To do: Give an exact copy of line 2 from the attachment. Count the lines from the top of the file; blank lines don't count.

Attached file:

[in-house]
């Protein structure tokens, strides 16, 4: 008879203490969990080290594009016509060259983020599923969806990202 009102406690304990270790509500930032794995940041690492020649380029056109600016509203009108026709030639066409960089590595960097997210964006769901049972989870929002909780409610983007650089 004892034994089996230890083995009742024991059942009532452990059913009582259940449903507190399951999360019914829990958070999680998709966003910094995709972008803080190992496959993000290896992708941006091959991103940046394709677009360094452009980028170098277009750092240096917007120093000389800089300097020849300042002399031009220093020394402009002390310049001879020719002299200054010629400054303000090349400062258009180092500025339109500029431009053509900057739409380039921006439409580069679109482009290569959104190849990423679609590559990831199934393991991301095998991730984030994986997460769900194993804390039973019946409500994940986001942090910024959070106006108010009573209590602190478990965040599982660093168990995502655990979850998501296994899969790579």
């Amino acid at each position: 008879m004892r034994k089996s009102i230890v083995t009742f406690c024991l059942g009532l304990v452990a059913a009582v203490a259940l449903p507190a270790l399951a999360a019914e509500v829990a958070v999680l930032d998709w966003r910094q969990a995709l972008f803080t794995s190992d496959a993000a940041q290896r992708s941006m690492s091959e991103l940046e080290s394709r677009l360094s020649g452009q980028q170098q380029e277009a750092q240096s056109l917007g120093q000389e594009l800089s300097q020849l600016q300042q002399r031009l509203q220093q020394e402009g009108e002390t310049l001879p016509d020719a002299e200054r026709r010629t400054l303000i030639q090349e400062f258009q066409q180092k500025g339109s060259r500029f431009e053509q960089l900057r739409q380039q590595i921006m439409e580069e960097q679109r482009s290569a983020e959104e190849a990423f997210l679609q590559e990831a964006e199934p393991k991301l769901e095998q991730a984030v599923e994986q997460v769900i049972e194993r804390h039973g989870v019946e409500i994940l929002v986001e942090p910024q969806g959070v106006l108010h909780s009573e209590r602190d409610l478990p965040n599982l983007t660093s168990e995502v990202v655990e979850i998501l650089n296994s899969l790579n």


């Protein structure tokens, strides 16, 4: 008879203490969990080290594009016509060259983020599923969806990202 009102406690304990270790509500930032794995940041690492020649380029056109600016509203009108026709030639066409960089590595960097997210964006769901049972989870929002909780409610983007650089 004892034994089996230890083995009742024991059942009532452990059913009582259940449903507190399951999360019914829990958070999680998709966003910094995709972008803080190992496959993000290896992708941006091959991103940046394709677009360094452009980028170098277009750092240096917007120093000389800089300097020849300042002399031009220093020394402009002390310049001879020719002299200054010629400054303000090349400062258009180092500025339109500029431009053509900057739409380039921006439409580069679109482009290569959104190849990423679609590559990831199934393991991301095998991730984030994986997460769900194993804390039973019946409500994940986001942090910024959070106006108010009573209590602190478990965040599982660093168990995502655990979850998501296994899969790579």